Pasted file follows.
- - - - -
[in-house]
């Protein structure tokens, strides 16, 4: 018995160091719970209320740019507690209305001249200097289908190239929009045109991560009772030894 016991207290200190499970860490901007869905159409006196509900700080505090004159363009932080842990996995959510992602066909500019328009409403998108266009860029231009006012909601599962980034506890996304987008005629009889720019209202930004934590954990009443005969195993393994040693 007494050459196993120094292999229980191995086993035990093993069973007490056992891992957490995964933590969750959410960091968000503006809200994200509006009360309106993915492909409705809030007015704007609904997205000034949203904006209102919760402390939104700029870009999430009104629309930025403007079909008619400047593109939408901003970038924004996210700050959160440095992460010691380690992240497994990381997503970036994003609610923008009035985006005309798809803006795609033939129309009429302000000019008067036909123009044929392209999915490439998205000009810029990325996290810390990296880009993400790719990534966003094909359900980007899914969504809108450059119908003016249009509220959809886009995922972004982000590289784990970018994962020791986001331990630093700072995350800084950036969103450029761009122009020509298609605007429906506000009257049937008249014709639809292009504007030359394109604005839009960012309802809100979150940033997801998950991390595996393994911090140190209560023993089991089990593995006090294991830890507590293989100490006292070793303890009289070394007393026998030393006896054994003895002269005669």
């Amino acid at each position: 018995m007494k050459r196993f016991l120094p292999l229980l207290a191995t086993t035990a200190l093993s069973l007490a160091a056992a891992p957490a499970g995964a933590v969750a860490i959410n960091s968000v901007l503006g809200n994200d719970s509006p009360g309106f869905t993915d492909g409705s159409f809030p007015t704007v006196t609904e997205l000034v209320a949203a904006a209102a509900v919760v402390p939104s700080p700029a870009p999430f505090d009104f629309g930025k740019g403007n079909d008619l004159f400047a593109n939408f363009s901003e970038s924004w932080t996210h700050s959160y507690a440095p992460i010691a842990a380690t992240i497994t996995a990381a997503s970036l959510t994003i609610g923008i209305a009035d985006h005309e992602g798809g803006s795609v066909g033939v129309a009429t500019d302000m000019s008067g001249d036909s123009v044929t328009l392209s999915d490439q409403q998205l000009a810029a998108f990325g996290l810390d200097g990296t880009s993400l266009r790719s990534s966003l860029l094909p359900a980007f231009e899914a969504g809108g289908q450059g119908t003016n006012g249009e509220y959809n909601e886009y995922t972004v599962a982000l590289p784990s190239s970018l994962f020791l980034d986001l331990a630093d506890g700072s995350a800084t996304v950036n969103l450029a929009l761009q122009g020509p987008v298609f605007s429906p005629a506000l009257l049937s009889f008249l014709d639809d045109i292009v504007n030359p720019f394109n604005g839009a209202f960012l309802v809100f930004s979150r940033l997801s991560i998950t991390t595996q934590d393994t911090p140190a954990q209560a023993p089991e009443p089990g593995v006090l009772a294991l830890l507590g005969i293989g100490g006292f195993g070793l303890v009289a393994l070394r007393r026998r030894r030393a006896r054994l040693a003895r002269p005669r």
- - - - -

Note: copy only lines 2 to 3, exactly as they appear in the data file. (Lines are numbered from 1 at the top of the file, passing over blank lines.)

């Protein structure tokens, strides 16, 4: 018995160091719970209320740019507690209305001249200097289908190239929009045109991560009772030894 016991207290200190499970860490901007869905159409006196509900700080505090004159363009932080842990996995959510992602066909500019328009409403998108266009860029231009006012909601599962980034506890996304987008005629009889720019209202930004934590954990009443005969195993393994040693 007494050459196993120094292999229980191995086993035990093993069973007490056992891992957490995964933590969750959410960091968000503006809200994200509006009360309106993915492909409705809030007015704007609904997205000034949203904006209102919760402390939104700029870009999430009104629309930025403007079909008619400047593109939408901003970038924004996210700050959160440095992460010691380690992240497994990381997503970036994003609610923008009035985006005309798809803006795609033939129309009429302000000019008067036909123009044929392209999915490439998205000009810029990325996290810390990296880009993400790719990534966003094909359900980007899914969504809108450059119908003016249009509220959809886009995922972004982000590289784990970018994962020791986001331990630093700072995350800084950036969103450029761009122009020509298609605007429906506000009257049937008249014709639809292009504007030359394109604005839009960012309802809100979150940033997801998950991390595996393994911090140190209560023993089991089990593995006090294991830890507590293989100490006292070793303890009289070394007393026998030393006896054994003895002269005669």
């Amino acid at each position: 018995m007494k050459r196993f016991l120094p292999l229980l207290a191995t086993t035990a200190l093993s069973l007490a160091a056992a891992p957490a499970g995964a933590v969750a860490i959410n960091s968000v901007l503006g809200n994200d719970s509006p009360g309106f869905t993915d492909g409705s159409f809030p007015t704007v006196t609904e997205l000034v209320a949203a904006a209102a509900v919760v402390p939104s700080p700029a870009p999430f505090d009104f629309g930025k740019g403007n079909d008619l004159f400047a593109n939408f363009s901003e970038s924004w932080t996210h700050s959160y507690a440095p992460i010691a842990a380690t992240i497994t996995a990381a997503s970036l959510t994003i609610g923008i209305a009035d985006h005309e992602g798809g803006s795609v066909g033939v129309a009429t500019d302000m000019s008067g001249d036909s123009v044929t328009l392209s999915d490439q409403q998205l000009a810029a998108f990325g996290l810390d200097g990296t880009s993400l266009r790719s990534s966003l860029l094909p359900a980007f231009e899914a969504g809108g289908q450059g119908t003016n006012g249009e509220y959809n909601e886009y995922t972004v599962a982000l590289p784990s190239s970018l994962f020791l980034d986001l331990a630093d506890g700072s995350a800084t996304v950036n969103l450029a929009l761009q122009g020509p987008v298609f605007s429906p005629a506000l009257l049937s009889f008249l014709d639809d045109i292009v504007n030359p720019f394109n604005g839009a209202f960012l309802v809100f930004s979150r940033l997801s991560i998950t991390t595996q934590d393994t911090p140190a954990q209560a023993p089991e009443p089990g593995v006090l009772a294991l830890l507590g005969i293989g100490g006292f195993g070793l303890v009289a393994l070394r007393r026998r030894r030393a006896r054994l040693a003895r002269p005669r």